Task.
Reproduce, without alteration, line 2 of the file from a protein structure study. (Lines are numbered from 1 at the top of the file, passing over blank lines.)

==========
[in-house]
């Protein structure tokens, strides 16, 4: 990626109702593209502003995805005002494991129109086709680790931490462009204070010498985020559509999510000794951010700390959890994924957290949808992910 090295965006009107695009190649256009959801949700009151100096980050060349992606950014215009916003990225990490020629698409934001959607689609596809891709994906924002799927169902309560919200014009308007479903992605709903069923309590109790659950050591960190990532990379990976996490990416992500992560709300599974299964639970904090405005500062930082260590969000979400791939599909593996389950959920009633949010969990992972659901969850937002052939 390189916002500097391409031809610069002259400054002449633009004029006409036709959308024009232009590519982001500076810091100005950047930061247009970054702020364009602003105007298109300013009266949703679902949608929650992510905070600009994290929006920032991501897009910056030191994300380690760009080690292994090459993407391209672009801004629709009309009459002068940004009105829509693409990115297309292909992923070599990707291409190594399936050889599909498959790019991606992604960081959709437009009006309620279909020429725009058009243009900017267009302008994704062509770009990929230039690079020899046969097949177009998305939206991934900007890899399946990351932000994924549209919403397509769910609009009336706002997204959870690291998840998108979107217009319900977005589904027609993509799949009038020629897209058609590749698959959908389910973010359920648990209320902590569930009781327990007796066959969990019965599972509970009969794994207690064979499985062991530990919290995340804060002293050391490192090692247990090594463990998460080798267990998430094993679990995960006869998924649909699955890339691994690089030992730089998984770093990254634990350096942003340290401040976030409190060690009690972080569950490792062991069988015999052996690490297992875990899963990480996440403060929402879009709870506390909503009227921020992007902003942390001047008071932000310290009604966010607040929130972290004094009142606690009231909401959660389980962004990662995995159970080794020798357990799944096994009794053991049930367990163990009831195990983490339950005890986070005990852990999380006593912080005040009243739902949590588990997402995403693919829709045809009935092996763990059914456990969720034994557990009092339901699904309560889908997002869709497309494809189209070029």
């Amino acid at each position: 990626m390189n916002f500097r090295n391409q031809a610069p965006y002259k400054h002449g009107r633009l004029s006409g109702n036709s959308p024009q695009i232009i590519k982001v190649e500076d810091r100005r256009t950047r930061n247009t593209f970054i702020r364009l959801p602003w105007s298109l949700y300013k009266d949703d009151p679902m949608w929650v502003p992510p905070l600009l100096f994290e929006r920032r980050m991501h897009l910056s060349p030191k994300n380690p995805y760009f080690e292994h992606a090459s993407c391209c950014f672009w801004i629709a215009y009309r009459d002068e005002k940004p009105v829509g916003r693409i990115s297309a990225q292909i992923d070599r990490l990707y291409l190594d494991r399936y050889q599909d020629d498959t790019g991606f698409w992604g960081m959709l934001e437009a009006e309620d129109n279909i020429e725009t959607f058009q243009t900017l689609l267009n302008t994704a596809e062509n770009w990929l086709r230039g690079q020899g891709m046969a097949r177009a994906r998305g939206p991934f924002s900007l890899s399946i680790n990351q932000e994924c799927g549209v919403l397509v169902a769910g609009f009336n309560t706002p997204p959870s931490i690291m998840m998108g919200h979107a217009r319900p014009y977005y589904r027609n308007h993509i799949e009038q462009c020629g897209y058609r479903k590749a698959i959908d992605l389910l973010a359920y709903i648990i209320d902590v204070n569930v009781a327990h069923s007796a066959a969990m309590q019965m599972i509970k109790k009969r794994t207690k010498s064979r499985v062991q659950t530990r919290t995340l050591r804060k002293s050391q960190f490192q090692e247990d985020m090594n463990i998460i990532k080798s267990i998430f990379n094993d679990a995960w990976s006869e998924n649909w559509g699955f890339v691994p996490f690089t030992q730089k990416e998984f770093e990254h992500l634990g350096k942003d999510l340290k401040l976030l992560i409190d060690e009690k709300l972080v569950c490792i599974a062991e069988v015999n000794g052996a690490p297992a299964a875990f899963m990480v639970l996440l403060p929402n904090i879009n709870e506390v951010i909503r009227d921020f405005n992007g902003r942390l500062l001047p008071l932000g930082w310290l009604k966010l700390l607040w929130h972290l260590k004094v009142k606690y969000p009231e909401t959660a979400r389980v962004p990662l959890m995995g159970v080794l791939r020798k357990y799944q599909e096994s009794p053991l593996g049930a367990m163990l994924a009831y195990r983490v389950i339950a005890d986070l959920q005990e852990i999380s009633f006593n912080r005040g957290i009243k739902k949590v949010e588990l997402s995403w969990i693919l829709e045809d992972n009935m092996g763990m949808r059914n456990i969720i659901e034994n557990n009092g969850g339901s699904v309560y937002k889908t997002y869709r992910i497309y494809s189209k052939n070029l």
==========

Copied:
């Protein structure tokens, strides 16, 4: 990626109702593209502003995805005002494991129109086709680790931490462009204070010498985020559509999510000794951010700390959890994924957290949808992910 090295965006009107695009190649256009959801949700009151100096980050060349992606950014215009916003990225990490020629698409934001959607689609596809891709994906924002799927169902309560919200014009308007479903992605709903069923309590109790659950050591960190990532990379990976996490990416992500992560709300599974299964639970904090405005500062930082260590969000979400791939599909593996389950959920009633949010969990992972659901969850937002052939 390189916002500097391409031809610069002259400054002449633009004029006409036709959308024009232009590519982001500076810091100005950047930061247009970054702020364009602003105007298109300013009266949703679902949608929650992510905070600009994290929006920032991501897009910056030191994300380690760009080690292994090459993407391209672009801004629709009309009459002068940004009105829509693409990115297309292909992923070599990707291409190594399936050889599909498959790019991606992604960081959709437009009006309620279909020429725009058009243009900017267009302008994704062509770009990929230039690079020899046969097949177009998305939206991934900007890899399946990351932000994924549209919403397509769910609009009336706002997204959870690291998840998108979107217009319900977005589904027609993509799949009038020629897209058609590749698959959908389910973010359920648990209320902590569930009781327990007796066959969990019965599972509970009969794994207690064979499985062991530990919290995340804060002293050391490192090692247990090594463990998460080798267990998430094993679990995960006869998924649909699955890339691994690089030992730089998984770093990254634990350096942003340290401040976030409190060690009690972080569950490792062991069988015999052996690490297992875990899963990480996440403060929402879009709870506390909503009227921020992007902003942390001047008071932000310290009604966010607040929130972290004094009142606690009231909401959660389980962004990662995995159970080794020798357990799944096994009794053991049930367990163990009831195990983490339950005890986070005990852990999380006593912080005040009243739902949590588990997402995403693919829709045809009935092996763990059914456990969720034994557990009092339901699904309560889908997002869709497309494809189209070029």